Herrou, who lives in southern France’s Roya Valley near the Italian border, told AFP upon arrival at the appeals court that he was “requesting the early termination” of his probation.
The olive farmer has been on probation since last July, when he was arrested at a Cannes train station for helping asylum seekers cross the border into France.
He has denounced his probation as “restricting” his freedom and his movements. His probation terms require him to check in at the local police station every two weeks, and forbid him from leaving the country.
The pro-migrant farmer complained that he was unable to go to the Italian city of Ventimiglia, “the closest city” to his rural home.
“I have 40 police officers stationed near my property 24/7,” he said. The 38-year-old claimed he had a bailiff’s report certifying that some officers had illegally stayed on his land for his month and half, and that he planned to file a complaint on the matter.
“When I get home at night, the police systematically stop us. When there are friends or family coming to the house, they always pass through a police checkpoint.”
Herrou’s lawyer, Bruno Rebstock, cited a recent court decision as another reason behind the request for an early termination of probation. France’s Constitutional Council, citing the “principle of fraternity”, ruled in July that providing humanitarian aid or “permissible help” to an illegal immigrant was not a punishable offense.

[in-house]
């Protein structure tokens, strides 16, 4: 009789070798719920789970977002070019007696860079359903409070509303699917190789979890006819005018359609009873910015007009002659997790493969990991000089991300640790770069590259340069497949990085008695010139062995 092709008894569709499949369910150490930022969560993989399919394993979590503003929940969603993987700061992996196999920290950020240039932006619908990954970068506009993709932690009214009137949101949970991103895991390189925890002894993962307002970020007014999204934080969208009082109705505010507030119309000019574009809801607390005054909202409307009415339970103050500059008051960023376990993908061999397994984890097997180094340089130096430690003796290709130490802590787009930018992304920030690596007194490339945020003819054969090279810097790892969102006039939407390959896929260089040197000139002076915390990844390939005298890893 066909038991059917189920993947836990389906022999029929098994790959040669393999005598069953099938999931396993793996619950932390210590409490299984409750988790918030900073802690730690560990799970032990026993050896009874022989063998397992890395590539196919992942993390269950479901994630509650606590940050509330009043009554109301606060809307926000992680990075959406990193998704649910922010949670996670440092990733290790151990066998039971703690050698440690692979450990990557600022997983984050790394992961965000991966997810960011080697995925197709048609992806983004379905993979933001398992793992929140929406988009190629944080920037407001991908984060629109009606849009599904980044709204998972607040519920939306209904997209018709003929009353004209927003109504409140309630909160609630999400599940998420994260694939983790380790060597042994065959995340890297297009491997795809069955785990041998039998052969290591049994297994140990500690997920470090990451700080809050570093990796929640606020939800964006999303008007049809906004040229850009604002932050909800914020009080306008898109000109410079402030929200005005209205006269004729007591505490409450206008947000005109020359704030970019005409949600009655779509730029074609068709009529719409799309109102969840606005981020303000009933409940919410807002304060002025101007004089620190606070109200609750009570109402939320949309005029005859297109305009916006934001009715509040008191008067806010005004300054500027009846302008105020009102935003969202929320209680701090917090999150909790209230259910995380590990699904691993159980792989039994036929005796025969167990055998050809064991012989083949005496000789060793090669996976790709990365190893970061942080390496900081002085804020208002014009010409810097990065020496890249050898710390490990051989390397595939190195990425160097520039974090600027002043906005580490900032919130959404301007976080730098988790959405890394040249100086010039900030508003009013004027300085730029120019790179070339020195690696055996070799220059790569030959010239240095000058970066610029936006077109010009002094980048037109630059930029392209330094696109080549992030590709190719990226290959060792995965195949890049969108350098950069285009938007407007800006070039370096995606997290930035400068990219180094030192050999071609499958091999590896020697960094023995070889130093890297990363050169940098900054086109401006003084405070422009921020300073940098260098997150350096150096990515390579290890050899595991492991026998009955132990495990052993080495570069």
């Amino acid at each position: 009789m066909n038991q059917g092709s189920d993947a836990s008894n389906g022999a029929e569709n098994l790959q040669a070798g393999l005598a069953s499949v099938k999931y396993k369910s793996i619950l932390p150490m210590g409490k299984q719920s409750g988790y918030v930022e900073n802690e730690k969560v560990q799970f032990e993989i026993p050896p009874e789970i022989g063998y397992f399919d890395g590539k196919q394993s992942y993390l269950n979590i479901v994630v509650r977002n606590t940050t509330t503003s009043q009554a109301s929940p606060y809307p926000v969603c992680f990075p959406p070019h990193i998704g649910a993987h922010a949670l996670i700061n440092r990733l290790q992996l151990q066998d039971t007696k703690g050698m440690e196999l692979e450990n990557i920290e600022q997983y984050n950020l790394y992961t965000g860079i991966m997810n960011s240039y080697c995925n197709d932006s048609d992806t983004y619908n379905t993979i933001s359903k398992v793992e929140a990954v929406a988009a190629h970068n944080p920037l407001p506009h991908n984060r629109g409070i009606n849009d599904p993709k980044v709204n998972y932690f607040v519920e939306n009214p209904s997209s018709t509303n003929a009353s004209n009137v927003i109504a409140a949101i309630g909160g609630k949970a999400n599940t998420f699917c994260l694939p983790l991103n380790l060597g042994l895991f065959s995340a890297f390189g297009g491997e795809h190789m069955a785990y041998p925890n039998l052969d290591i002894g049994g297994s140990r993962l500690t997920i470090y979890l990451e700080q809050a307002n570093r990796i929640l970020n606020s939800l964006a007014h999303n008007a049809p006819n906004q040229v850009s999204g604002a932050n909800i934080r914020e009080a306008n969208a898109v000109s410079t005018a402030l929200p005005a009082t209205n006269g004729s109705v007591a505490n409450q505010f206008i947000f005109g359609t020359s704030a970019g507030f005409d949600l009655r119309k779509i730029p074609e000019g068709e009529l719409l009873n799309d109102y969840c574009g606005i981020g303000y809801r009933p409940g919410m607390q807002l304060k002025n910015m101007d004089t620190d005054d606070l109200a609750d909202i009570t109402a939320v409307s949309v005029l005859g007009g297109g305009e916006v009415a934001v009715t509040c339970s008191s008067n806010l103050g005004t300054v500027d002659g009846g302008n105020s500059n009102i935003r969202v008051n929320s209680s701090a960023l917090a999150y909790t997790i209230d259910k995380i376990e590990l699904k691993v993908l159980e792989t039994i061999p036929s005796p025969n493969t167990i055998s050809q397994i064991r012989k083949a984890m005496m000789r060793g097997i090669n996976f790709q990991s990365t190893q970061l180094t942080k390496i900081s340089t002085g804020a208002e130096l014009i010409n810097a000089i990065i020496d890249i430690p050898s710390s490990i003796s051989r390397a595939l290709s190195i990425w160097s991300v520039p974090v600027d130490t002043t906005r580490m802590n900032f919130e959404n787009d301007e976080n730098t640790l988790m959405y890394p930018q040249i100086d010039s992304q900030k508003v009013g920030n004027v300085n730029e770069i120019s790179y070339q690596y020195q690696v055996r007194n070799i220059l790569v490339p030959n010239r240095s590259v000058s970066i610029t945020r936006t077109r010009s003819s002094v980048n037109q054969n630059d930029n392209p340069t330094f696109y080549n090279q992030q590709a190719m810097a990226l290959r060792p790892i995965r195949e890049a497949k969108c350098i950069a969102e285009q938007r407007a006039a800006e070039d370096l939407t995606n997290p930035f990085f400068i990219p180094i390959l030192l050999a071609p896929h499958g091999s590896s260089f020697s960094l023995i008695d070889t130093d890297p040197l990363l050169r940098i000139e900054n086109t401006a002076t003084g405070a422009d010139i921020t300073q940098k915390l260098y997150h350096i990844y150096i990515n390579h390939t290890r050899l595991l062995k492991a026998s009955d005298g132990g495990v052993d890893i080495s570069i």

Permissible help would mean "providing legal advice or food, lodging or medical care... or all other help that aims to preserve dignity or physical well-being".
The farmer was placed on probation in July 2017 after accompanying more than 150 migrants as they sought to apply for asylum in the southern city of Cannes. He was then charged for facilitating the illegal entry of an undocumented immigrant, which is punishable by up to five years in prison and a fine of 30,000 euros.
The following month, the court in Aix-en-Provence handed him a four-month suspended jail term for housing illegal immigrants in a disused holiday home belonging to the state-owned SNCF rail company. The court also threw out his appeal against a 3,000-euro fine ordered by a Nice court a few months prior, and reversed a not-guilty verdict on illegal occupation charges. Herrou was ordered to pay the SNCF 1,000 euros in damages with interest.
Prosecutors had called for an eight-month suspended prison sentence.